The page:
My Favorite Video Games and Tabletop Games of 2017
From my Steam Summer Sale write up on this one:
“Dead Cells is an Early Access title, but one that overcomes the stigma that label can sometimes bring. Like a side-scrolling Dark Souls, Dead Cells drops your nameless protagonist in the middle of an island dungeon with no knowledge of how they got there. As you run, jump, and kill enemies, you collect the two currencies of the game: gold and cells. Gold helps you purchase items in the shops and unlock treasure doors during play. The cells are spent at the end of each stage to upgrade and unlock new weapons and abilities. When you die you start over with your primary weapons, but everything you unlock carries over from playthroughs, able to be discovered and purchased. Addictive, smooth gameplay.”
The Binding of Isaac: Afterbirth+
With this final big update, Edmund McMillen finishes out his long-running bullet hell roguelike. But rather than closing it off for good, he has opened it up with enough modding tools to allow the devoted fan base to continue creating content for the foreseeable future. Not only were there a ton of official new monsters, levels, and items added with Afterbirth+, McMillen combed through the fan-created content during the year and made the best official with booster packs. As I have said before, Isaac is an endlessly replayable game for me and with this year’s freshening up continues to be just that.
Yes, Spelunky first came out 2008, but I had never really gotten caught up in the magic of this game. Much like Isaac, but with a much high difficulty curve, Spelunky caught me in its spell this year. I’ll admit I suck at this game, but there is something about its simplicity that brings you back to try again despite dying over and over. The random level generation keeps the layouts fresh so you can’t rely on memorization. Instead, it becomes about skill and agility with a little bit of luck. Spelunky has the challenge of old 80s/90s consoles games, but not the unfairness that often came out of poor programming on those titles.
Game Dev Tycoon (iOS)
Darkest Dungeon (iOS)
I’d played both of these games on PC, but found they shine wonderfully on the tablet format. In the last couple years, I have become to warm up to tablet gaming output. I have no interest in the pay to win model, so I go for what is considered “premium” iOS games simply because they cost a buck or two. It’s definitely worth it to get full PC-tier games like these. Much like Papers, Please, these two lend themselves to the touchscreen format in my opinion. I was able to start up both and begin playing with ease. The chief hallmark to how good these games are is that I can lose hours playing them, the gameplay is immersive enough you get caught up in it.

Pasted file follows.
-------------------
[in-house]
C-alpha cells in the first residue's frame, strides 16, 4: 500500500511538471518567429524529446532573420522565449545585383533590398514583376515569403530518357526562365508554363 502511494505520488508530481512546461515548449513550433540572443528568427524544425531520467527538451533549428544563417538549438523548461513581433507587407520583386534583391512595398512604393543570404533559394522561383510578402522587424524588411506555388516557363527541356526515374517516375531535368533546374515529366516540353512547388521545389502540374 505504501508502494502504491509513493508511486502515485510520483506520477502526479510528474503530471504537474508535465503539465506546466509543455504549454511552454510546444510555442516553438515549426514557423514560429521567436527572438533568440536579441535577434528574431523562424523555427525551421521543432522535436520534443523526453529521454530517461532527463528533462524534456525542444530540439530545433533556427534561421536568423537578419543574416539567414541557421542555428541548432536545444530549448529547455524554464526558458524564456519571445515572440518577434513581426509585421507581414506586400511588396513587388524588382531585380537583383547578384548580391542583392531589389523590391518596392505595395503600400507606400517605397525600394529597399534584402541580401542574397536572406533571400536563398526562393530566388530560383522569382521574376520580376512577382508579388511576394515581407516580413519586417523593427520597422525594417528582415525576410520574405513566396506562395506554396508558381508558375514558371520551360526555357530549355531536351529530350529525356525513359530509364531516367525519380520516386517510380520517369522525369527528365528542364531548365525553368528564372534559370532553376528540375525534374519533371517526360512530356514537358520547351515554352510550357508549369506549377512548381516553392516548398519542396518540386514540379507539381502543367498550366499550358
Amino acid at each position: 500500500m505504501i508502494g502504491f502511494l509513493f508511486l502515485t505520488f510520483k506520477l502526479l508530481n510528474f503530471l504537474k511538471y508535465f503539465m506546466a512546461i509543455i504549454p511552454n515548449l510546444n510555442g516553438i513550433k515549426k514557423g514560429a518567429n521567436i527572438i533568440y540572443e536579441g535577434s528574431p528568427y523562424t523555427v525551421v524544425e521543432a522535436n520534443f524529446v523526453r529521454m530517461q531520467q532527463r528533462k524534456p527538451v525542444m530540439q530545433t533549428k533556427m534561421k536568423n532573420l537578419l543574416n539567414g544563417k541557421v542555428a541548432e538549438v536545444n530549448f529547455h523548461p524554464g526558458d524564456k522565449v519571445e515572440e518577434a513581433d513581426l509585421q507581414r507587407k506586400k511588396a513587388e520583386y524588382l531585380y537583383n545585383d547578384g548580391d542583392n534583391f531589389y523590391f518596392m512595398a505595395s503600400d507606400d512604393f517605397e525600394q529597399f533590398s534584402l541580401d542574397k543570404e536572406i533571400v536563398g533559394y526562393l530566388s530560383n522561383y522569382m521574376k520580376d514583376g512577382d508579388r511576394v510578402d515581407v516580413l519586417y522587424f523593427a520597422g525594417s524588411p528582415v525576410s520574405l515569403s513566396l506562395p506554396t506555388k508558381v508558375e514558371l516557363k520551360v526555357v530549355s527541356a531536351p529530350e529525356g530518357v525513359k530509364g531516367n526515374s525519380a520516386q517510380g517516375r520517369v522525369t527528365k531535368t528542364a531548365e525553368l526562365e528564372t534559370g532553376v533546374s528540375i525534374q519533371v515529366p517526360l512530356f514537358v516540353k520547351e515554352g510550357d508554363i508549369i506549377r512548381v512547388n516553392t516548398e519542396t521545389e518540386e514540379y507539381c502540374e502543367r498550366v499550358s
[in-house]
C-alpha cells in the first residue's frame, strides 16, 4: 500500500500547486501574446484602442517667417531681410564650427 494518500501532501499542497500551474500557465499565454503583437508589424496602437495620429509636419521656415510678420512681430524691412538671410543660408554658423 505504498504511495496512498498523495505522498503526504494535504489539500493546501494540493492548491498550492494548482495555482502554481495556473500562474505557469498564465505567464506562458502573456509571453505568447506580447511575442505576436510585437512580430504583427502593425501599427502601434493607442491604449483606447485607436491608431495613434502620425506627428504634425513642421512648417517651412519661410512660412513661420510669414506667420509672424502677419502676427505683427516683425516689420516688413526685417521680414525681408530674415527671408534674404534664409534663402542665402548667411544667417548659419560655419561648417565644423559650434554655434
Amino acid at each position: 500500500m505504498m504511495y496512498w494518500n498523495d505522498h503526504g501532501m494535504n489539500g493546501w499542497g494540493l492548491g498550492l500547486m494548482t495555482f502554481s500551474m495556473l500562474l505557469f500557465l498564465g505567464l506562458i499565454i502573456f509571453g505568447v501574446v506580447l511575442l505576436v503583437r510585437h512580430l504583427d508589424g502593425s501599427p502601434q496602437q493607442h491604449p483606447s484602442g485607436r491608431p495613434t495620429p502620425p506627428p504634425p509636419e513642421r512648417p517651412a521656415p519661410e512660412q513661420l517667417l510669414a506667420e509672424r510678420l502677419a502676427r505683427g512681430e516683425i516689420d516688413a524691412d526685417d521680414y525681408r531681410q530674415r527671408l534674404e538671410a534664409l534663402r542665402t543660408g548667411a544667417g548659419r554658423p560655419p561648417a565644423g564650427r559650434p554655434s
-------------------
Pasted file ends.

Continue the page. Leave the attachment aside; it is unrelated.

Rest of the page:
Reigns: Her Story (iOS)
The sequel to 2016’s Reigns, Her Story takes the unique Tinder-style gameplay and adds elements to enhance it. In Reigns: Her Story you play the queens of the kingdom. You’re faced with choices that will affect your standing in four categories (The Church, The People, The Military, The Treasury). You make these decisions by swiping left or right on cards that pop up. As you play, you unlock new sets of cards connected to characters. When one of the four categories bottoms out or overflows, the Queen is killed, and a new Queen begins her reign. One of the goals is to see how long you can keep her alive while unlocking new secrets and choices. A purely unique tablet gaming experience.
I covered Scythe in my post-Origins wrap-up. Read my full review here.
I also covered The Networks in my post-Origins wrap-up. Read my full review here.
Five Minute Dungeon
An excellent game for all ages, I have played it with both a group of 3rd graders and adults and everyone had a lot of fun. The game is speed matching with a dungeon crawler overlayed. Each player chooses between a character type (Ninja/Thief, Ranger/Huntress, etc.) and each class has a unique ability, usually consisting of playing any 3 cards to pull off a special move. Once the timer starts, cards from a deck of monsters, people, and obstacles are flipped, and players must work together to play cards from their hands that match symbols on the cards. It’s fun and fast, a great warm-up game for a more extended game night.
I helped back this game on Kickstarter and have played it multiple times with groups that are always very pleased and want to play more. Six venue cards are laid out, each with a different polyhedral die that accompanies it. The higher the die value, the higher the possible payout. Players secret choose which venues they will place their two trucks at and then reveal. After trucks are set the dice are rolled, and any site with multiple trucks will have to split the payout. Then the players choose how many cards from a finite deck they will play in each of five rounds. These cards are where the game really happens, allowing players to shut down an enemy truck or shut down a whole venue. They can also move their own vehicles, double their personal payout, or reroll the die on a site. A tremendous cutthroat game to play out with the right group of people.